Nov 28, 2013 - SOLVING THE DRUNK DRIVING PROBLEM REQUIRES CREATIVE SOLUTIONS


‘Tis the season – to watch out for drunk drivers.

Everyone has seen those drivers who are not totally in control of their vehicle. You give yourself extra space and move away from the car as it drifts in and out of its lane or slows inexplicably and then speeds up. You cautiously look to see if the driver is on a cell phone and look around for a way out should they get too close to you while wondering if you should dial 911.

It’s criminal really, that with all the other potential obstacles to watch for on the road, we have to concern ourselves with people who are still driving while their ability to do so is impaired — for whatever reason — and worry about our loved ones when they are on the road especially during the holiday season.

Politicians in Prince Edward Island have come up with a controversial yet potentially effective deterrent for those who have already been convicted of drunk driving: special licence plates are likely coming soon to Canada’s smallest province.

At first thought to be some kind of ‘scarlett letter’ the driving public would recognize, P.E.I. Transportation Minister Robert Vessey says the plates would only be recognizable to law enforcement officials patrolling P.E.I. highways.

While the exact details have yet to be worked through, the plate would have a sequence on it, either a letter or a number or a combination of both that would identify to law enforcement that this vehicle is registered to someone who has been convicted of impaired driving.

It will likely be for drivers with three or more impaired driving convictions.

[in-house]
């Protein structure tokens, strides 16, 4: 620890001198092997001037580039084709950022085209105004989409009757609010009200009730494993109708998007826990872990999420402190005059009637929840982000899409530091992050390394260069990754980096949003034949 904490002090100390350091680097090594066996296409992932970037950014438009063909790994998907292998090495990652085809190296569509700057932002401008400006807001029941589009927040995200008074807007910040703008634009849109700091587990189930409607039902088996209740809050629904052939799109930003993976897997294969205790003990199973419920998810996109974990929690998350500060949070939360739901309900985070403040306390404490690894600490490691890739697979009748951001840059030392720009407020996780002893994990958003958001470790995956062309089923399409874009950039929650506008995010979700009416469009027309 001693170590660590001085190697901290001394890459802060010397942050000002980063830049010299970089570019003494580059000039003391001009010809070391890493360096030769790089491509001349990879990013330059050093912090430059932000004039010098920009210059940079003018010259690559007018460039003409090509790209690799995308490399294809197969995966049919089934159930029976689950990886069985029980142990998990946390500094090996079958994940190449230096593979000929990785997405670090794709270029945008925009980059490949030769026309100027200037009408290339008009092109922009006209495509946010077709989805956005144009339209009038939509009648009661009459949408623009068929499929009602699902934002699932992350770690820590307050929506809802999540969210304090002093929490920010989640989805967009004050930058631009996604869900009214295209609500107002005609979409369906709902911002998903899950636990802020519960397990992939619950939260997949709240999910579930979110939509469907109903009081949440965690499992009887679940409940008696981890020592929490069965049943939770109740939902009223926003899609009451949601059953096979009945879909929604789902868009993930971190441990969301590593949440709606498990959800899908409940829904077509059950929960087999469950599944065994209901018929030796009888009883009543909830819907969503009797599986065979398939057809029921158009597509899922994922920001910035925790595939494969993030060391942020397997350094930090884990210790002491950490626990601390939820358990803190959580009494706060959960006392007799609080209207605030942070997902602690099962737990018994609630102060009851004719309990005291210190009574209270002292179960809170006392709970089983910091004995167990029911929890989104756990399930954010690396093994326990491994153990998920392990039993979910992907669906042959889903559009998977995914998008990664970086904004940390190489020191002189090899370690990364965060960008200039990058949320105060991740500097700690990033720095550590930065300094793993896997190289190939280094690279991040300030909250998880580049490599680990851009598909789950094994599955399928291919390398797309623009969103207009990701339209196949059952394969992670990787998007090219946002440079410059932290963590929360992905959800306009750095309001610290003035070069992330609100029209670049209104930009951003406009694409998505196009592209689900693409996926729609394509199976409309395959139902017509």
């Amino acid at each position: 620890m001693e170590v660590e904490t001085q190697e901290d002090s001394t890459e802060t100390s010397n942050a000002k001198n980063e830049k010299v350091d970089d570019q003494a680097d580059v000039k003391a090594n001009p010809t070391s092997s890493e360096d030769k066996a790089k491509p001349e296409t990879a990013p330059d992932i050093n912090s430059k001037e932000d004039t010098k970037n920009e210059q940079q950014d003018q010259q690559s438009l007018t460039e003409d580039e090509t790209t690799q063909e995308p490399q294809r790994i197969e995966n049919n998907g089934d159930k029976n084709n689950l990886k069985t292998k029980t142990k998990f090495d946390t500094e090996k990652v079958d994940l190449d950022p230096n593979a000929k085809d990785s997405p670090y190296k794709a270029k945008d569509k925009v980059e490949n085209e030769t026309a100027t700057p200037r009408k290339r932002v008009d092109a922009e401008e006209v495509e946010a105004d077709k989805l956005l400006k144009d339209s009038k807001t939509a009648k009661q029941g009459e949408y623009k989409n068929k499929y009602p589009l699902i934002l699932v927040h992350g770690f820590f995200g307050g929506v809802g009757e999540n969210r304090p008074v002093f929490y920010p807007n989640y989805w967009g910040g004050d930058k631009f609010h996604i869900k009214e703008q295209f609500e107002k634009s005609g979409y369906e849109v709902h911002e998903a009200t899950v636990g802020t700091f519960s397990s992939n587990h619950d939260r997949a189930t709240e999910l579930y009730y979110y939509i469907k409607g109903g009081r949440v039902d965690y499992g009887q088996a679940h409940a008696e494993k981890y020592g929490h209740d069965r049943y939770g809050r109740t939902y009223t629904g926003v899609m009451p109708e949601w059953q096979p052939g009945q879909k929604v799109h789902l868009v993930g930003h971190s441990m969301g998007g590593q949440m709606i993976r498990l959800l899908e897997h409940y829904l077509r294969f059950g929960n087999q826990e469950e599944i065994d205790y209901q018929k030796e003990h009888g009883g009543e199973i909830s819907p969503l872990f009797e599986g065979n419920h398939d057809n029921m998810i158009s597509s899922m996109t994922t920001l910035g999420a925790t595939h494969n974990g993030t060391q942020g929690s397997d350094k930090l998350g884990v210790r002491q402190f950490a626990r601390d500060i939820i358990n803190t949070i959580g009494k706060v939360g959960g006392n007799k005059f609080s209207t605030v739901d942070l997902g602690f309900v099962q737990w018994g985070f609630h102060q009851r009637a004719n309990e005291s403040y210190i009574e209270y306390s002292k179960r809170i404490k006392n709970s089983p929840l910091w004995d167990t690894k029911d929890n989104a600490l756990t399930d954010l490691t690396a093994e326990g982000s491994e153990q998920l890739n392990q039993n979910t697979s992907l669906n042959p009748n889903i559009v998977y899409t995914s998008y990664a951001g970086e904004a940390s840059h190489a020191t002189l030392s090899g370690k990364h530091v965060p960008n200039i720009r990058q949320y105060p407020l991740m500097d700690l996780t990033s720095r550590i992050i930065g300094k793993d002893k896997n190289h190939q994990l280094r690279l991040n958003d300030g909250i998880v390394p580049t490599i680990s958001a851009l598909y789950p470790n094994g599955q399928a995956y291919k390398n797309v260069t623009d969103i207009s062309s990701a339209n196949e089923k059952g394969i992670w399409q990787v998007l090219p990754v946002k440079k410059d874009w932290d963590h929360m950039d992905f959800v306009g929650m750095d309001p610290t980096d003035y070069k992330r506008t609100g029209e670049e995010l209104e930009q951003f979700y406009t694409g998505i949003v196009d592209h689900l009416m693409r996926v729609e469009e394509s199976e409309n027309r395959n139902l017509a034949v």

Another provision also under consideration could see police given the authority to pull over drivers with an impaired driving licence plate even if they have not broken any rules of the road.

Vessey says this would give police another tool to curb the significant problem of impaired driving in P.E.I. Data from Statistics Canada shows Prince Edward Island had one of the highest rates of impaired driving in the country in 2011. Even worse, since 2008, 40 per cent of impaired drivers in P.E.I. were repeat offenders, hence this controversial tagging measure.

It’s this repeat-offenders problem the special licence plate is aimed at tackling.

The minister says it’s not meant to publicly identify or shame drivers who have been caught drinking and driving, but detractors say that this is exactly what it is about.

There is no evidence to suggest that shaming repeat offenders — with measures such as naming them in the newspaper — are effective anyway.

It is a debate that comes up in the newsroom from time to time.

It is our policy to not name people charged with criminal offences unless the charges are significant such as murder or attempted murder. The reason for this is our inability to provide the outcome of the charges, and it is strongly felt there is a moral obligation to do so.

We simply don’t know who is convicted and while the names of those charged are a matter of public record, their conviction is not, unless we are present in court to hear it.

The problem with this – and this is why we are revisiting the issue – is the matter of public safety.

So while considering whether or not to publish the names of those charged with impaired driving, as well as other offences, is up for discussion.

Another consideration is whether or not public shaming is effective when it comes to drunk driving, although I doubt that is the intention of PEI officials. But I think the real question that needs to be asked is: if there are multiple convictions, why are they still driving?

So with Christmas only a few short weeks away, please be careful out there. And do the right thing: don’t drink and drive.

Source: Niagara This Week


 

Last updated on: 2013-11-28 | Link to this post